The average American household using natural gas is projected to spend $649 on heating this winter. Americans in the coldest states, and those who heat their homes with more expensive fuels like propane or heating oil, will pay a lot more than that.
These households can save around 10 percent on heating if they turned down the temperature in the middle of the day (when everyone is at work or school) and at night (when people can throw an extra blanket on the bed). Similarly, households in warmer climates could save on air conditioning costs in the summer if they turned the temperature up when no one was home.
For decades, there have been programmable thermostats designed to help people do this. Unfortunately, these products are so complex and cumbersome that many of the people who have them don’t actually use them.
But a new generation of smart, internet-connected thermostats promises to change that, making the energy-saving potential of smarter thermostats a reality. This type of Thermostat was pioneered by Nest, a startup that was acquired by Google for $3.2 billion last year. Honeywell, one of the biggest names in the thermostat business, created its own Nest-like offering last year.
Instead of forcing users to program a weekly schedule — a process many users find confusing and time-consuming —these thermometers program themselves automatically based on users’ movements and temperature adjustments. And they have other neat features, like the ability to change your home’s temperature using a smartphone anywhere in the world.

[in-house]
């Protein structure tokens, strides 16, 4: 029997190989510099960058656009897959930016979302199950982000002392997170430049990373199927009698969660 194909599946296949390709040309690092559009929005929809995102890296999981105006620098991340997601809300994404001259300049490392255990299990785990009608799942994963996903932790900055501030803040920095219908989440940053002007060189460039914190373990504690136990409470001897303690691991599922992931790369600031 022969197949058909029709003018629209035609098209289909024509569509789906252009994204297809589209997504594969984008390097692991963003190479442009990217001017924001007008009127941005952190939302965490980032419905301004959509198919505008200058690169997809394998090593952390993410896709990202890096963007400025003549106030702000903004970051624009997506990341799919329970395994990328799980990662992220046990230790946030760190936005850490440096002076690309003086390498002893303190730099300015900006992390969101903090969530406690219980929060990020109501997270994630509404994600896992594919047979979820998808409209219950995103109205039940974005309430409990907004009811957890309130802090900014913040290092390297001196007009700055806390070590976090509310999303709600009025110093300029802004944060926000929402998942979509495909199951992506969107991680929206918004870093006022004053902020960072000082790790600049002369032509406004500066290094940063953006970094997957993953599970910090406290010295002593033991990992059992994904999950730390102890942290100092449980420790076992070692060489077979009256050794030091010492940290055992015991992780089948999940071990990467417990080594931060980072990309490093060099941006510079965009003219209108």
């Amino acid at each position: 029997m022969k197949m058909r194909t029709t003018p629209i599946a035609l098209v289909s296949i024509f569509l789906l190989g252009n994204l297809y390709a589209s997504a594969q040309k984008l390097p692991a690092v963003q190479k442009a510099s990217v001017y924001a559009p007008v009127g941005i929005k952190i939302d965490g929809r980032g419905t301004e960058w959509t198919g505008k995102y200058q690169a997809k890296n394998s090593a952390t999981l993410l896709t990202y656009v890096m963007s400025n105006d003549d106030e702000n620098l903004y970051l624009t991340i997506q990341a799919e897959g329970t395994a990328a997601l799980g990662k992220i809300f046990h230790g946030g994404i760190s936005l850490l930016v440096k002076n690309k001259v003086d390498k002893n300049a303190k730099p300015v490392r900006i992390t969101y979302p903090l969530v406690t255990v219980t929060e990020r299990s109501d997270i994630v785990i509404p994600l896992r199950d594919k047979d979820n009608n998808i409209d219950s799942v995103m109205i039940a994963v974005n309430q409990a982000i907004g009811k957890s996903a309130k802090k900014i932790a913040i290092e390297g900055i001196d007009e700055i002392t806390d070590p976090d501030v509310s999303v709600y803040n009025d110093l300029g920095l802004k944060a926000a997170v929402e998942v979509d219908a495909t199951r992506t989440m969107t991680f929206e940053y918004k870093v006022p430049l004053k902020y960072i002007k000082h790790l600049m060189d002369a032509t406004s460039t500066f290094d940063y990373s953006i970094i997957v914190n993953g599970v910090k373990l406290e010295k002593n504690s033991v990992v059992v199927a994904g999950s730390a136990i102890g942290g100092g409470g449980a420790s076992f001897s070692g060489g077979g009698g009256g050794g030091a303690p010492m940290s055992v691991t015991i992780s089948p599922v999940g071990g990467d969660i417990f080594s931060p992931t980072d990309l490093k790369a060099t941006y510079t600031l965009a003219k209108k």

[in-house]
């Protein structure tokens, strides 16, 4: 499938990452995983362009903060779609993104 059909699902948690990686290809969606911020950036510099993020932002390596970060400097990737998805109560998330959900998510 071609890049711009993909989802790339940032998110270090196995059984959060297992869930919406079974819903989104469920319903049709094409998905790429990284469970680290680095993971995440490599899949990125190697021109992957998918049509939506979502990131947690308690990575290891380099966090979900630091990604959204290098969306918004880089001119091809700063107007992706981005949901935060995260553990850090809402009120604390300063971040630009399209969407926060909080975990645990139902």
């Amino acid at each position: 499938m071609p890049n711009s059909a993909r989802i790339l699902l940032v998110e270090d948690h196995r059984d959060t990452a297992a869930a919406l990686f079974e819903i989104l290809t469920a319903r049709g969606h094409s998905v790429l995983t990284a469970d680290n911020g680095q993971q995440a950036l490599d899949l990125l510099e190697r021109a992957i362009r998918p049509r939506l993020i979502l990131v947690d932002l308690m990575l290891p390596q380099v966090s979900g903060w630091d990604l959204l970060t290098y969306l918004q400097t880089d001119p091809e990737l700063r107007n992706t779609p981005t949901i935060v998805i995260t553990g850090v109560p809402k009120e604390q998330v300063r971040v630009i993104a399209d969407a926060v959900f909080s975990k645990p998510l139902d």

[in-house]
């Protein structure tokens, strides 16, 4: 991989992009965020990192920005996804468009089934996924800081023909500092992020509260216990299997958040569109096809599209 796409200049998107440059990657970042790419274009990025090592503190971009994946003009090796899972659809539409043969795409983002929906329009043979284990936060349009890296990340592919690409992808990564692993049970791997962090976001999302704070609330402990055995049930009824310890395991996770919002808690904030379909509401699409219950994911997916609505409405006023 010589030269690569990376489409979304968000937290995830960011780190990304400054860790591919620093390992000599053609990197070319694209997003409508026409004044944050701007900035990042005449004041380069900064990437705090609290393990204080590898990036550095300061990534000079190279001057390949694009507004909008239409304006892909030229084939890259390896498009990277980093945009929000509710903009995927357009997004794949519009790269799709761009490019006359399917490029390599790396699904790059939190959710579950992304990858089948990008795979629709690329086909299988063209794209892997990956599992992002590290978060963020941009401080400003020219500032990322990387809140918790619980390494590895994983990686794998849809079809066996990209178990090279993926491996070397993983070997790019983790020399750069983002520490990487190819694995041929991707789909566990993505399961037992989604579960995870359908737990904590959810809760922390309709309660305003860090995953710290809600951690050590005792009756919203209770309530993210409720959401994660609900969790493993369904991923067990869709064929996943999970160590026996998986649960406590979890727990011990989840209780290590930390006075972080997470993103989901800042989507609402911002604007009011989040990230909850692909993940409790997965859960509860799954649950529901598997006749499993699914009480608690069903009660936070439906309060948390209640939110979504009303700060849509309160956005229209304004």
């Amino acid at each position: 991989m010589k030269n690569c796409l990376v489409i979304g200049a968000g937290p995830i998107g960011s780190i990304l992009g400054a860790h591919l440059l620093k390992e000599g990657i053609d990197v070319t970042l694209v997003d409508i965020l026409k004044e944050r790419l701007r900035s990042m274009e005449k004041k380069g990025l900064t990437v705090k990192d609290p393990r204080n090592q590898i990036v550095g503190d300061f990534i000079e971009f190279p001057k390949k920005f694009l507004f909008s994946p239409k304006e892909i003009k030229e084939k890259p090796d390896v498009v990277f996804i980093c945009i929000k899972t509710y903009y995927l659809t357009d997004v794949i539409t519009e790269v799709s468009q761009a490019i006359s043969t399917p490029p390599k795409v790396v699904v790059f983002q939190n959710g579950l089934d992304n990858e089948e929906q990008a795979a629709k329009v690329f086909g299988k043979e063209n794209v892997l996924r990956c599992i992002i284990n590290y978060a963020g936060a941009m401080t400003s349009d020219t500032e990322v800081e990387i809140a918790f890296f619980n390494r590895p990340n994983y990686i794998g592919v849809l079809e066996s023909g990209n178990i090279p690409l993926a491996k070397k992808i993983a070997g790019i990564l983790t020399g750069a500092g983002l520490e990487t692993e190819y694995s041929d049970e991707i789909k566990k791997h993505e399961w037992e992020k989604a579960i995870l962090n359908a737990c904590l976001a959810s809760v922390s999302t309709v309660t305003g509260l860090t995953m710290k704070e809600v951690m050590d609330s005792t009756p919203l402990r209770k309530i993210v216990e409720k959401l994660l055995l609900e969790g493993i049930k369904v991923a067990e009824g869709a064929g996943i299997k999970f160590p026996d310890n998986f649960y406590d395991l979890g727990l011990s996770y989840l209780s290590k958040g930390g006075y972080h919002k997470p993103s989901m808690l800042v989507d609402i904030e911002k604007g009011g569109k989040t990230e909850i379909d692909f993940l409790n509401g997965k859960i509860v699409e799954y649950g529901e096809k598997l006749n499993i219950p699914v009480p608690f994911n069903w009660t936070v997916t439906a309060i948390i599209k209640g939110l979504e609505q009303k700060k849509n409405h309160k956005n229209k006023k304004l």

Programmable thermostats can save a lot on your gas and electric bills
If you have an old-fashioned mechanical thermostat, your furnace (or air conditioner in the summer) is doing a lot of unnecessary work. It keeps your home at the same temperature all day, even when everyone is at work or school. And it keeps the temperature up at night, even though you might be just as comfortable with a lower temperature and an extra blanket. If you turn down the thermostat during these times, you can save a lot of energy — and money.
The result, according to the Energy Department, is savings of roughly 1 percent for every 1 degree (Fahrenheit) the temperature is reduced overnight.